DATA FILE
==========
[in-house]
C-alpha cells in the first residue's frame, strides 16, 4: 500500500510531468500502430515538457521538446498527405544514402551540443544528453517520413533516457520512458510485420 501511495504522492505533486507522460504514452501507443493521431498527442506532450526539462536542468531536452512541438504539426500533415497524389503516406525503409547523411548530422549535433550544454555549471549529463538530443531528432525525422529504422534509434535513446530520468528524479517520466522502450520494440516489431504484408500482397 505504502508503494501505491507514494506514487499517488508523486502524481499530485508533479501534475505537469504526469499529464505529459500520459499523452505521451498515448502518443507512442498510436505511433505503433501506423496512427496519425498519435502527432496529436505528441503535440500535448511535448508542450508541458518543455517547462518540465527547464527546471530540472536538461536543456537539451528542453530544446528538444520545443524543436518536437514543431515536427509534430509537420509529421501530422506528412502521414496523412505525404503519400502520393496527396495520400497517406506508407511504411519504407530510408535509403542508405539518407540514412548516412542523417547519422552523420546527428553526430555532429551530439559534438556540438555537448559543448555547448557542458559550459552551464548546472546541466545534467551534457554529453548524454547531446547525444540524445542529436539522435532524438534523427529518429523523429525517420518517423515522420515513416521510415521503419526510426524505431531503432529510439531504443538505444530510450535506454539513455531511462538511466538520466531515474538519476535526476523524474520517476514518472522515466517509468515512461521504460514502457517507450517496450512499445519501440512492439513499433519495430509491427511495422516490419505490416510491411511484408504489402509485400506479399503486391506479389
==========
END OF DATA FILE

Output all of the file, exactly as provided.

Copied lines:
[in-house]
C-alpha cells in the first residue's frame, strides 16, 4: 500500500510531468500502430515538457521538446498527405544514402551540443544528453517520413533516457520512458510485420 501511495504522492505533486507522460504514452501507443493521431498527442506532450526539462536542468531536452512541438504539426500533415497524389503516406525503409547523411548530422549535433550544454555549471549529463538530443531528432525525422529504422534509434535513446530520468528524479517520466522502450520494440516489431504484408500482397 505504502508503494501505491507514494506514487499517488508523486502524481499530485508533479501534475505537469504526469499529464505529459500520459499523452505521451498515448502518443507512442498510436505511433505503433501506423496512427496519425498519435502527432496529436505528441503535440500535448511535448508542450508541458518543455517547462518540465527547464527546471530540472536538461536543456537539451528542453530544446528538444520545443524543436518536437514543431515536427509534430509537420509529421501530422506528412502521414496523412505525404503519400502520393496527396495520400497517406506508407511504411519504407530510408535509403542508405539518407540514412548516412542523417547519422552523420546527428553526430555532429551530439559534438556540438555537448559543448555547448557542458559550459552551464548546472546541466545534467551534457554529453548524454547531446547525444540524445542529436539522435532524438534523427529518429523523429525517420518517423515522420515513416521510415521503419526510426524505431531503432529510439531504443538505444530510450535506454539513455531511462538511466538520466531515474538519476535526476523524474520517476514518472522515466517509468515512461521504460514502457517507450517496450512499445519501440512492439513499433519495430509491427511495422516490419505490416510491411511484408504489402509485400506479399503486391506479389